Like the bottomless trunk totted by “magizoolologist” Newt Scamander, “Fantastic Beasts: The Crimes of Grindelwald” is a mixed bag of wonders.
Newt (Eddie Redmayne) can reach into his suitcase and, like Mary Poppins before him, pull out just about anything. And it sometimes feels as though J.K. Rowling — a screenwriter here for the second time — is similarly infatuated by her unending powers of conjuring. In this overstuffed second film in the five-part Harry Potter prequel series, every solved mystery unlocks another, every story begets still more. Narratives multiply like randy Nifflers (one of the many species of creature in Newt’s bag).
The usual problem for spinoffs is their thinness or their unfulfilled justification — especially ones that stretch an already much-stretched tale. (There were eight Potter movies.) But neither are issues in the two “Fantastic Beasts” films, each directed by former “Potter” hand David Yates. Both movies are rooted in purpose. “The Crimes of Grindelwald,” especially, is an impressively dark and urgent parable of supremacist ideology aimed squarely at today’s demagogues of division. And neither film lacks in density of detail, character or story.
No, the only real crime of “Gindelwald” is its sheer abundance. In zipping from New York to London to Paris (with ministries of magic in each locale), this latest chapter in Rowling’s pre-Potter saga feels so eager to be outside the walls of Hogwarts (which also get a cameo) that it resists ever settling anywhere, or with any of its widely scattered characters — among them Newt, the conscientious dark magic investigator Tina (Katherine Waterston), the New Yorker no-maj Jacob (Dan Fogler), Tina’s sister and Jacob’s sweetheart Queenie (Alison Sudol) and the haunted former schoolmate of Newt’s, Leta Lestrange (Zoe Kravitz)
No one does the foreboding sense of a looming battle better than Rowling. Now, it’s the rise of Gellert Grindelwald (Johnny Depp), freshly escaped from prison, who casts a lengthening shadow over the land. With a blond shock of hair and a ghostly white face, Grindelwald is Rowling’s magical version of a white nationalist, only he believes in the elevation of wizards — “purebloods” — over those who lack magical powers, or “no-majes.”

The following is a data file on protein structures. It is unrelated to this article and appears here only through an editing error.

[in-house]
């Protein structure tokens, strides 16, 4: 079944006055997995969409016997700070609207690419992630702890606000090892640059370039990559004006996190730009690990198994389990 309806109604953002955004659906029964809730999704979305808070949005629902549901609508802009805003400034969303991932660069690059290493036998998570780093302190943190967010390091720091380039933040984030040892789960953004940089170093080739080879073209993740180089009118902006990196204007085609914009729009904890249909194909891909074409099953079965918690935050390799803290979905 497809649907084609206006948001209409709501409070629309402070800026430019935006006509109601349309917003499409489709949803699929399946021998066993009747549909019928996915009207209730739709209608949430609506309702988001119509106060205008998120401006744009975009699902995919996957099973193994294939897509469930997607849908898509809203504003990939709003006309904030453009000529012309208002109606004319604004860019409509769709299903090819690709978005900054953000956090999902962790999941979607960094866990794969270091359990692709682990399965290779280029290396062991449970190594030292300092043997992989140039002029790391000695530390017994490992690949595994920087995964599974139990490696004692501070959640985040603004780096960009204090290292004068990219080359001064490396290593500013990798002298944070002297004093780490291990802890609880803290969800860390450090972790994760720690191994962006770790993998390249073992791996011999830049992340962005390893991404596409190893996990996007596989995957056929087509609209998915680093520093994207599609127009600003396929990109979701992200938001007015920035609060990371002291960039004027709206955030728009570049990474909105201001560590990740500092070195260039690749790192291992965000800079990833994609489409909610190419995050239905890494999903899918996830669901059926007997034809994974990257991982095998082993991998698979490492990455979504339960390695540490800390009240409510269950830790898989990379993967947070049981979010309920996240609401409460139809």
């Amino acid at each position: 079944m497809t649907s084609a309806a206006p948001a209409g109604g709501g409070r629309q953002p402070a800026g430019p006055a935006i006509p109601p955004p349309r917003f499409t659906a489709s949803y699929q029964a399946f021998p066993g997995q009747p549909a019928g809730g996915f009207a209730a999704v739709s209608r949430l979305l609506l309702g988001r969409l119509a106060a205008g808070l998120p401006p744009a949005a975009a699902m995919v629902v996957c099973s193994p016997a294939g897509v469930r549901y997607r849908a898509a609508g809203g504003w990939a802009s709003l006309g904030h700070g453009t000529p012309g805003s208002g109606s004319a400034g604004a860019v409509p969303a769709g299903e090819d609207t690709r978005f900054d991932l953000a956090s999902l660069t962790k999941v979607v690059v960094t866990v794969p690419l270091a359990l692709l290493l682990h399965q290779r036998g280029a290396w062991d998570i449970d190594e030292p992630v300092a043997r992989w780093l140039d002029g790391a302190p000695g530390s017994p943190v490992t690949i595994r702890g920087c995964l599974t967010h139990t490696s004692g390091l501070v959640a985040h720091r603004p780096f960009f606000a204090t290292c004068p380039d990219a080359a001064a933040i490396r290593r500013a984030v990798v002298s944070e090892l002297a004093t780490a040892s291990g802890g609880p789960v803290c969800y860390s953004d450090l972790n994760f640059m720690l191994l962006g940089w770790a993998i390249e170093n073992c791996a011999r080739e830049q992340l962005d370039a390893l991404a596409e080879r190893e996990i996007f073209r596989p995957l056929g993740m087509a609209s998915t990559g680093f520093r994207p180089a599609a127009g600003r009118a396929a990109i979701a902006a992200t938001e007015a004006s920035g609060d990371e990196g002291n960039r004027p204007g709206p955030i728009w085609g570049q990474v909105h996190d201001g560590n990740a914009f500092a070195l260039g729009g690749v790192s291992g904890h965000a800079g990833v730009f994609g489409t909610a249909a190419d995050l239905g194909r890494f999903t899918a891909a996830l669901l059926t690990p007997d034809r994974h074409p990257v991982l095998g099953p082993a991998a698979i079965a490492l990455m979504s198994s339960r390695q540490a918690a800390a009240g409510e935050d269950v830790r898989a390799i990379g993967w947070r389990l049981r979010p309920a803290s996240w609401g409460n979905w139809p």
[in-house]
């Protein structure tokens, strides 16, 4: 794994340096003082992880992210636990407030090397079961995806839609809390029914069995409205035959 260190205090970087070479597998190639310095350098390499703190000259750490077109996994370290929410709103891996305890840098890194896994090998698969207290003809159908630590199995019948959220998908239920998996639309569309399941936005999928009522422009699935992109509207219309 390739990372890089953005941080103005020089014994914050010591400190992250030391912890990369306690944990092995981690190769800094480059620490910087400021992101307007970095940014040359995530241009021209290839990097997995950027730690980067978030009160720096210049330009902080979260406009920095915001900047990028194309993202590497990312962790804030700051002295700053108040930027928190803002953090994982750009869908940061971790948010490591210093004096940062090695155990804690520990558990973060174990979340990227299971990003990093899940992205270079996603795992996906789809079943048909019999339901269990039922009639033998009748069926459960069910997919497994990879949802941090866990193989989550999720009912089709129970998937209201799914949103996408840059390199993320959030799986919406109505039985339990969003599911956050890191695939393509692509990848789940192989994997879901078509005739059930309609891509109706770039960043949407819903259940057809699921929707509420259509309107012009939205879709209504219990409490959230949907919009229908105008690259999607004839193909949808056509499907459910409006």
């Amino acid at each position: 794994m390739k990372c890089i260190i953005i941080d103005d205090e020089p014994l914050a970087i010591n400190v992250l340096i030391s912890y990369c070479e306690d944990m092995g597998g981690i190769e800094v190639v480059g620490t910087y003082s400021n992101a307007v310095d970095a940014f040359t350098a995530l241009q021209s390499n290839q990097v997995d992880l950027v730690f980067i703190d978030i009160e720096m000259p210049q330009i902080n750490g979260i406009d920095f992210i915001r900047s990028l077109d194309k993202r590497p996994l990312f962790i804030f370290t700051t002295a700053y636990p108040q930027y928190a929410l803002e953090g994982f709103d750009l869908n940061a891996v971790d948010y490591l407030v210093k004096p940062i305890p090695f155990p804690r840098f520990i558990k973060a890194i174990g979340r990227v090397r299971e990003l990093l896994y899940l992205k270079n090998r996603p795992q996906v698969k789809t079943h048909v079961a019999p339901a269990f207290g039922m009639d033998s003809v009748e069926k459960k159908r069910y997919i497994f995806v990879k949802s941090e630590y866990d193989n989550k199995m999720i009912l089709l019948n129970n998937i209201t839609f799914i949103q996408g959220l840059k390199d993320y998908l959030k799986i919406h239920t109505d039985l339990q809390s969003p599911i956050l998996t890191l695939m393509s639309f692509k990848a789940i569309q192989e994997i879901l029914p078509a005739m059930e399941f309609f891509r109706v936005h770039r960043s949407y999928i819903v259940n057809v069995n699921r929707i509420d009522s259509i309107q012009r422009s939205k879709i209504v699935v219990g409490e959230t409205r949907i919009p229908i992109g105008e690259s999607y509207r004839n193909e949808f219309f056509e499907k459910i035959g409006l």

It’s 1927 and the dark clouds of fascism are swirling; World War II feels right around the corner. In one the movie’s many tricks, Grindelwald drapes Paris in black fabric, like a wannabe Christo.
Despite the gathering storm, the pacifist Newt (Redmayne, cloyingly shy), resists drawing battle lines. When pushed by his brother Theseus (Callum Turner), who like Tina is an “Auror” who enforces magic law, Newt responds: “I don’t do sides.”
The events of “The Crimes of Grindelwald” will test Newt, just as they will anyone trying to follow its many strands. The hunt is on for at least three characters — the missing Queenie, the on-the-lam Grindelwald and Credence Barebone (Eza Miller), the powerful but volatile orphan who spends much of the film seeking answers to his identity. He’s the Anakin Skywalker of “Fantastic Beasts,” whose soul is fought for by both sides.
If all of this sounds like a lot, it most definitely is, and that’s not even mentioning Jude Law joining in as a young Albus Dumbledore, who turns out to be awfully roguishly handsome under that ZZ-top beard. But our time here with him is short, just as it is with so many characters who — to the film’s credit — we yearn for more of (Fogler’s Jacob, especially). There is a flicker of a flashback that hints at a long-ago, maybe-sexual relationship between Dumbledore and Grindelwald; it would be the film’s most intriguing revelation if it wasn’t merely baited for future installments.
Siblings are everywhere in “The Crimes of Grindelwald.” Just as in the houses of Hogwarts, Rowling delights in duality and the interplay of light and dark. Even within the Aurors there are competing methodologies of law enforcement to face the growing threat. Newt is carried along like an avatar of sympathy: he believes that every beast can be tamed, that every trauma can be healed.
Rowling’s only source material going into the “Fantastic Beasts” films was a slender 2001 book in the guise of a Hogwarts textbook. But she has, with her mighty wand, summoned an impressively vast if convoluted world, one that’s never timid in exploring the darkness beneath its enchanting exterior. And, with Yates again at the helm, “The Crimes of Grindelwald” is often dazzling, occasionally wondrous and always atmospheric. But is also a bit of a mess. Even magic bags can be overweight.
“Fantastic Beasts: The Crimes of Grindelwald,” a Warner Bros. release, is rated PG-13 for some fantasy action violence. Running time: 134 minutes. Two and a half stars out of four.
Follow AP Film Writer Jake Coyle on Twitter at: https://twitter.com/jakecoyleAP